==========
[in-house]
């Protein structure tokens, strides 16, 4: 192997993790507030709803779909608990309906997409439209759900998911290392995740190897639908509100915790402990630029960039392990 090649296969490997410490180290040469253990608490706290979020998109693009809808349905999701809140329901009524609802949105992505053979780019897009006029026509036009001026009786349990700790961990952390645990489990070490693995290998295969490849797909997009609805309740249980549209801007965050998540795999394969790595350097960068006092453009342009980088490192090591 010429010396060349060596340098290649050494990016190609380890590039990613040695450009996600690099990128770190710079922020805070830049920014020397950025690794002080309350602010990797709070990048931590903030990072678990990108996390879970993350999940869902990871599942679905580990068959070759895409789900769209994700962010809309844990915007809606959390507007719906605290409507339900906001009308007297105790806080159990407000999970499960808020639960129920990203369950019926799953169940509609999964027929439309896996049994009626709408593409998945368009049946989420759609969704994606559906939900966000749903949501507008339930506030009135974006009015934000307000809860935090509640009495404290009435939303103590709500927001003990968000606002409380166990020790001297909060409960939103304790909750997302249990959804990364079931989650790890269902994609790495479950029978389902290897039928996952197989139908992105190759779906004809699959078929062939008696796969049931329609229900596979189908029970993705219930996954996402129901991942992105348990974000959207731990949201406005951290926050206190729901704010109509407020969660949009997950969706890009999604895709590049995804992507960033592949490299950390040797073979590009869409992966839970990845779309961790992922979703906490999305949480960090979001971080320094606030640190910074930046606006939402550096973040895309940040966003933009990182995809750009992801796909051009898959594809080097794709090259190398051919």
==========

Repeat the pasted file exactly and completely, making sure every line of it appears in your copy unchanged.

[in-house]
């Protein structure tokens, strides 16, 4: 192997993790507030709803779909608990309906997409439209759900998911290392995740190897639908509100915790402990630029960039392990 090649296969490997410490180290040469253990608490706290979020998109693009809808349905999701809140329901009524609802949105992505053979780019897009006029026509036009001026009786349990700790961990952390645990489990070490693995290998295969490849797909997009609805309740249980549209801007965050998540795999394969790595350097960068006092453009342009980088490192090591 010429010396060349060596340098290649050494990016190609380890590039990613040695450009996600690099990128770190710079922020805070830049920014020397950025690794002080309350602010990797709070990048931590903030990072678990990108996390879970993350999940869902990871599942679905580990068959070759895409789900769209994700962010809309844990915007809606959390507007719906605290409507339900906001009308007297105790806080159990407000999970499960808020639960129920990203369950019926799953169940509609999964027929439309896996049994009626709408593409998945368009049946989420759609969704994606559906939900966000749903949501507008339930506030009135974006009015934000307000809860935090509640009495404290009435939303103590709500927001003990968000606002409380166990020790001297909060409960939103304790909750997302249990959804990364079931989650790890269902994609790495479950029978389902290897039928996952197989139908992105190759779906004809699959078929062939008696796969049931329609229900596979189908029970993705219930996954996402129901991942992105348990974000959207731990949201406005951290926050206190729901704010109509407020969660949009997950969706890009999604895709590049995804992507960033592949490299950390040797073979590009869409992966839970990845779309961790992922979703906490999305949480960090979001971080320094606030640190910074930046606006939402550096973040895309940040966003933009990182995809750009992801796909051009898959594809080097794709090259190398051919």